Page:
I have been writing about these things for 10 years now. I have given evidence to multiple parliamentary inquiries, led numerous petitions, been consulted on the School Food Plan and the National Food Strategy, spoken twice at the Conservative party conference, and still the realities of the worst of our collective experiences are dismissed by haughty money men as not matching their theoretical lamb-and-champagne metrics.

So, along with a team of economists, charitable partners, retail price analysts, people working to combat poverty in the UK, ex-staff from the Office for National Statistics and others who have volunteered their time and expertise, I am compiling a new price index – one that will document the disappearance of the budget lines and the insidiously creeping prices of the most basic versions of essential items at the supermarket.

Author(s): Jack Monroe

Publication Date: 22 Jan 2022

Publication Site: The Guardian

Two men take corpse into Irish post office to claim dead man’s pension

Link:https://www.theguardian.com/world/2022/jan/22/two-men-take-corpse-into-irish-post-office-to-claim-dead-mans-pension

Excerpt:

Gardaí have launched an investigation after two men carried a dead body into an Irish post office in an apparent attempt to claim his pension.

The deceased pensioner was described in reports as being “propped up” by the men as they walked into the building in County Carlow on Friday morning.

The outlandish series of events began when one of the men entered the post office at about 11.30am on Friday, asking to collect a pension payment for an older man, the Irish Times reported. He was refused, with staff informing him that the pensioner would have to be present in order for the money to be handed over.

Author(s): Clea Skopeliti

Publication Date: 22 Jan 2022

Publication Site: The Guardian

Oregon public pension fund gave blessing to NSO Group deal, sources suggest

Link: https://www.theguardian.com/world/2022/jan/17/oregon-public-pension-fund-gave-blessing-to-nso-group-deal-sources-suggest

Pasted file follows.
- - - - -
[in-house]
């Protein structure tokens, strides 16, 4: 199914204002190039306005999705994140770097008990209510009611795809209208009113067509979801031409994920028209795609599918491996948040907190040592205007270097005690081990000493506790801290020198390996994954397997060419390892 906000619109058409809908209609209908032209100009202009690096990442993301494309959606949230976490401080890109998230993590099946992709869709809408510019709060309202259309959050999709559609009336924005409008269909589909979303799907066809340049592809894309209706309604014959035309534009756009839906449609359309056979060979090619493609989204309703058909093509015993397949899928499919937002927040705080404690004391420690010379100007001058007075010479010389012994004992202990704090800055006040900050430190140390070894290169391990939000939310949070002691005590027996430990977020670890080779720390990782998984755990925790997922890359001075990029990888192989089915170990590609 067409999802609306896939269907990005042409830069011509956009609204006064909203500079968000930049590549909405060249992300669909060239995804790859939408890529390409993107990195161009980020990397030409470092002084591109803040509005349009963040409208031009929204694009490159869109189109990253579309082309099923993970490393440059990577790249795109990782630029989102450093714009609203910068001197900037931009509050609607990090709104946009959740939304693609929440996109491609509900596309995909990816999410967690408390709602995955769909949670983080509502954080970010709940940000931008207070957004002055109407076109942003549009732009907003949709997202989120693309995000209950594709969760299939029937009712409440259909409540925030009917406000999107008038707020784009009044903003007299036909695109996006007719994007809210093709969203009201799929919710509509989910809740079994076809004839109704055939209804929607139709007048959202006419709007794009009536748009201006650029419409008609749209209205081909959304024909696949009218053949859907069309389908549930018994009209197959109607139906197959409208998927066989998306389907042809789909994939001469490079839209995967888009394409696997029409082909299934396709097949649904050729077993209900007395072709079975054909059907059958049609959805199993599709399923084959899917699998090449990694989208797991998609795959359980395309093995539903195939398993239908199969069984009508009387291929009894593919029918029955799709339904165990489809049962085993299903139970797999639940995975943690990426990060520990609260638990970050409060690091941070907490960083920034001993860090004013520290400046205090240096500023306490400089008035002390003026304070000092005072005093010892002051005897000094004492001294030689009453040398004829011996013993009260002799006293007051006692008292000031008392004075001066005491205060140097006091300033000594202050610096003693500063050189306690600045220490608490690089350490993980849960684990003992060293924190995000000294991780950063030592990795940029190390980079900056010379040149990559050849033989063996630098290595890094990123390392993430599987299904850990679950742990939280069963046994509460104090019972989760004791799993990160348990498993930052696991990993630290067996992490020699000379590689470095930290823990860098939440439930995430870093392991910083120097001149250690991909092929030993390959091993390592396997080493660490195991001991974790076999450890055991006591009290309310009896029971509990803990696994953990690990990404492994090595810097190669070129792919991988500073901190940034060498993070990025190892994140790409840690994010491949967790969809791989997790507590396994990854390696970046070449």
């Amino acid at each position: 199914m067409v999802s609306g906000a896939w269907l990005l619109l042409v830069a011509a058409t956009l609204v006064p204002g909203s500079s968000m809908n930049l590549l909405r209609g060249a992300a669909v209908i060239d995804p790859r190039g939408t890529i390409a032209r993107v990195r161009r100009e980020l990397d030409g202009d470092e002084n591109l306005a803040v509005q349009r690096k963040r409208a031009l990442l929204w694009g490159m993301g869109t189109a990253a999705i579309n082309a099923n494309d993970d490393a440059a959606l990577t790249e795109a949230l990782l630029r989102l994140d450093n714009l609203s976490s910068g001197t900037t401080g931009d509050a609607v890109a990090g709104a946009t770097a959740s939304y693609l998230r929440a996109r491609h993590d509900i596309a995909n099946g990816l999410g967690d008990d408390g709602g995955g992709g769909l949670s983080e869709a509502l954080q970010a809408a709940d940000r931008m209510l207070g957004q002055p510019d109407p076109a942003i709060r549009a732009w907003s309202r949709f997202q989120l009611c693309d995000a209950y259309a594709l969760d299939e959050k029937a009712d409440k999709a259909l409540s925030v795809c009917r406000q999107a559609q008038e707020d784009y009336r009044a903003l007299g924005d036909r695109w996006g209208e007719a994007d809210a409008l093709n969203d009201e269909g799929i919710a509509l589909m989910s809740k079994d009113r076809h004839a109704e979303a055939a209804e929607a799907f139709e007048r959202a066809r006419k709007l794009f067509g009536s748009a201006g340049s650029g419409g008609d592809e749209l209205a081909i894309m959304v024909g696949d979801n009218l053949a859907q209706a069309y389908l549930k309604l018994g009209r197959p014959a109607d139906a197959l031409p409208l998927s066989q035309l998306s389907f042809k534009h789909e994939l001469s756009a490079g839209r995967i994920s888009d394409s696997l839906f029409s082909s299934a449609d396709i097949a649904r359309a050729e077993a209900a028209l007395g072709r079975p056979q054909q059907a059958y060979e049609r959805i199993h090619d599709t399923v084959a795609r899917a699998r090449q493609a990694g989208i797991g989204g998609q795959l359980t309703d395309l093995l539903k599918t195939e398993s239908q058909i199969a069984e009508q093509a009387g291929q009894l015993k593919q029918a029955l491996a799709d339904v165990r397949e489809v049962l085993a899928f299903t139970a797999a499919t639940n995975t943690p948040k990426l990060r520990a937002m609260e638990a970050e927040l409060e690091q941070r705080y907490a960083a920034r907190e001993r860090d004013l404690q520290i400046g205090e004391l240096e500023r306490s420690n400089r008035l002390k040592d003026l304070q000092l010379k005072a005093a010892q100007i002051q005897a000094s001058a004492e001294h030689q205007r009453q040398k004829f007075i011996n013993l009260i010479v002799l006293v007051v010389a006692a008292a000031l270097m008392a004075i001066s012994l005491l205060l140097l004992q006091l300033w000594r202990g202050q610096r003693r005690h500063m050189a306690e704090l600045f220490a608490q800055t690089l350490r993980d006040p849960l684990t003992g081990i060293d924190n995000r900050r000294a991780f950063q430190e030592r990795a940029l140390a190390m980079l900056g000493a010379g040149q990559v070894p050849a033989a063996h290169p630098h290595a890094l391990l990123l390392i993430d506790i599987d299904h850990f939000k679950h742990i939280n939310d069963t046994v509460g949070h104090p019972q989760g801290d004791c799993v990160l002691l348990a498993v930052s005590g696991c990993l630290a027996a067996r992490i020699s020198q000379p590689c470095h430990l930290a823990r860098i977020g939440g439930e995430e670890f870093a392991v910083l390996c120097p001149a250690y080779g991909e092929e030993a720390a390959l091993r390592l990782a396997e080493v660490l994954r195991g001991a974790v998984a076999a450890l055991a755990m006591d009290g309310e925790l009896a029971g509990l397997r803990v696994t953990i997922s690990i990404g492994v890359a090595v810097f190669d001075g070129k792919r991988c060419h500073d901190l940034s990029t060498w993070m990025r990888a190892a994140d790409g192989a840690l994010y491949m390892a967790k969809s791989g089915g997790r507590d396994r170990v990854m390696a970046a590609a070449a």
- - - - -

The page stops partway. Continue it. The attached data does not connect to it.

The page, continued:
Excerpt:

Oregon’s public pension fund, which manages tens of billions of dollars in retirement savings, appears to have privately given its blessing to a 2019 deal by an investment fund to acquire NSO Group, the controversial spyware company.

A source with close knowledge of the matter and emails seen by the Guardian suggest that a senior official at the pension fund signalled his strong support for the takeover of NSO as early as 2018, months before the deal was announced.

Last month, Oregon officials said they were “deeply disturbed” by reports that NSO Group “enabled widespread human rights violations”.

Author(s): Stephanie Kirchgaessner

Publication Date: 17 Jan 2022

Publication Site: The Guardian

Standard Chartered fined £46.5m by Bank of England over reporting failures

Link: https://www.theguardian.com/business/2021/dec/20/standard-chartered-fined-bank-of-england-pra

Excerpt:

The Bank of England has fined Standard Chartered £46.5m for repeatedly misreporting its liquidity position and for “failing to be open and cooperative” with the regulator.

The Bank’s Prudential Regulation Authority (PRA) said Standard Chartered had made five errors in reporting an important liquidity metric between March 2018 and May 2019, which meant the watchdog did not have a reliable overview of the bank’s US dollar liquidity position.

…..

One of the errors occurred in November 2018, as a result of a mistake in a spreadsheet entry. A positive amount was included when a zero or negative value was expected, leading to an $7.9bn (£6bn) over-reporting of the bank’s dollar liquidity position.

Author(s): Joanna Partridge

Publication Date: 20 Dec 2021

Publication Site: The Guardian

‘We’re losing IQ points’: the lead poisoning crisis unfolding among US children

Link:https://www.theguardian.com/us-news/2021/dec/08/lead-poisoning-crisis-us-children

Excerpt:

Turokk Dow is one of about 87,000 young children who are diagnosed with lead poisoning in the US each year, more than three decades after the neurotoxin was banned as an ingredient in paint, gasoline and water pipes. Today, lead lingers in houses and apartments, yards and water lines, and wherever states and communities ramp up testing, it becomes clear that the nation’s lead problem is worse than we realized, experts say.